Jon Stewart’s takedown of conservatives who complain that 51 percent of American households don’t pay any income taxes is getting a lot of laughs from the left. Color me unamused. On this one, I’m with the right. Well, sort of. Let’s just say—as a teacher used to say of my papers—they’re right for the wrong reasons.
It actually is a scandal that 51 percent of American households are not paying income taxes. Not because it means the majority of Americans are free-loaders but because it means the majority of Americans don’t make enough to money to pay taxes. (Though as the Center on Budget and Policy Priorities points out, that statistic comes from 2009, which wasn’t a good year for most Americans. Usually, the figure is somewhere between 35 and 40 percent, which still sucks. Also, the poor pay all sorts of other taxes, but that is a different issue.) More broadly, it means 1/2 the population doesn’t have the wherewithal to fund and sustain the basic operating costs of a democracy. That’s not a system liberals ought to be defending.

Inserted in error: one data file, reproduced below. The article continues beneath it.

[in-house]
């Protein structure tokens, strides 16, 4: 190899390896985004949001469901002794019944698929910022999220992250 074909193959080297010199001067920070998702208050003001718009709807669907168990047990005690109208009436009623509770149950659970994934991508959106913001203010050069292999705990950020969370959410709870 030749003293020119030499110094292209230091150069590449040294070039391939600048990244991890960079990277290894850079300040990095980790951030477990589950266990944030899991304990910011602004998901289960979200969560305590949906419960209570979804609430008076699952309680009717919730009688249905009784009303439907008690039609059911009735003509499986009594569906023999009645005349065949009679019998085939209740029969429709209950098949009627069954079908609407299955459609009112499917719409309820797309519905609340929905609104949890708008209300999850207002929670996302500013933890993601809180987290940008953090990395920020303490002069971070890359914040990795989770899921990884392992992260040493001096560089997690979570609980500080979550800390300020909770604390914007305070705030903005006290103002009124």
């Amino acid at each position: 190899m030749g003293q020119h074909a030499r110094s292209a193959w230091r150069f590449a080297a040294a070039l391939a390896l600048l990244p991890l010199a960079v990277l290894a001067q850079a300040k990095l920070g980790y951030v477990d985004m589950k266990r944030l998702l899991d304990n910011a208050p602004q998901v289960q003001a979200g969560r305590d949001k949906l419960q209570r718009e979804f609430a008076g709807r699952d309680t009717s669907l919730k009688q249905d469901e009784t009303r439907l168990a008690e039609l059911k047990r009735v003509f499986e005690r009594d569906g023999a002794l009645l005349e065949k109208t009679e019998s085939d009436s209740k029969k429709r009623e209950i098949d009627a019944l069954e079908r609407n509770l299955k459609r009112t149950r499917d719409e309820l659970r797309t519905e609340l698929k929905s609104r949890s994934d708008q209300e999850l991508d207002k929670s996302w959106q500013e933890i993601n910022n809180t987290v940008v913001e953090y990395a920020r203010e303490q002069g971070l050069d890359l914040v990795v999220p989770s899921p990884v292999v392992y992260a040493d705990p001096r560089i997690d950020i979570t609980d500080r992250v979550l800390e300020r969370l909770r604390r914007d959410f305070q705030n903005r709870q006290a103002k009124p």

Ever since Bill Clinton, one of liberals’ main strategies to improve the condition of the working poor has been the Earned Income Tax Credit, which bumps up low wages by essentially giving workers money in the form of a tax refund. (The EITC is also one of the reasons so many households don’t pay any taxes). That’s not a bad thing, as anti-poverty programs go. But it’s become something of a fetish for Democrats who can’t stomach a real confrontation with the employing classes in this country. And that is a bad thing. It’s no accident that the EITC was first instituted in 1975. Though it was meant to address other issues, it was well timed to become the emblematic policy of an economy built on stagnant wages and a New Deal state in retreat.
Four decades later, wages are still stagnant, and the New Deal state is all but dead. So while I appreciate the class warfare of Stewart’s satire, I’m not eager to join the encampment he’s defending.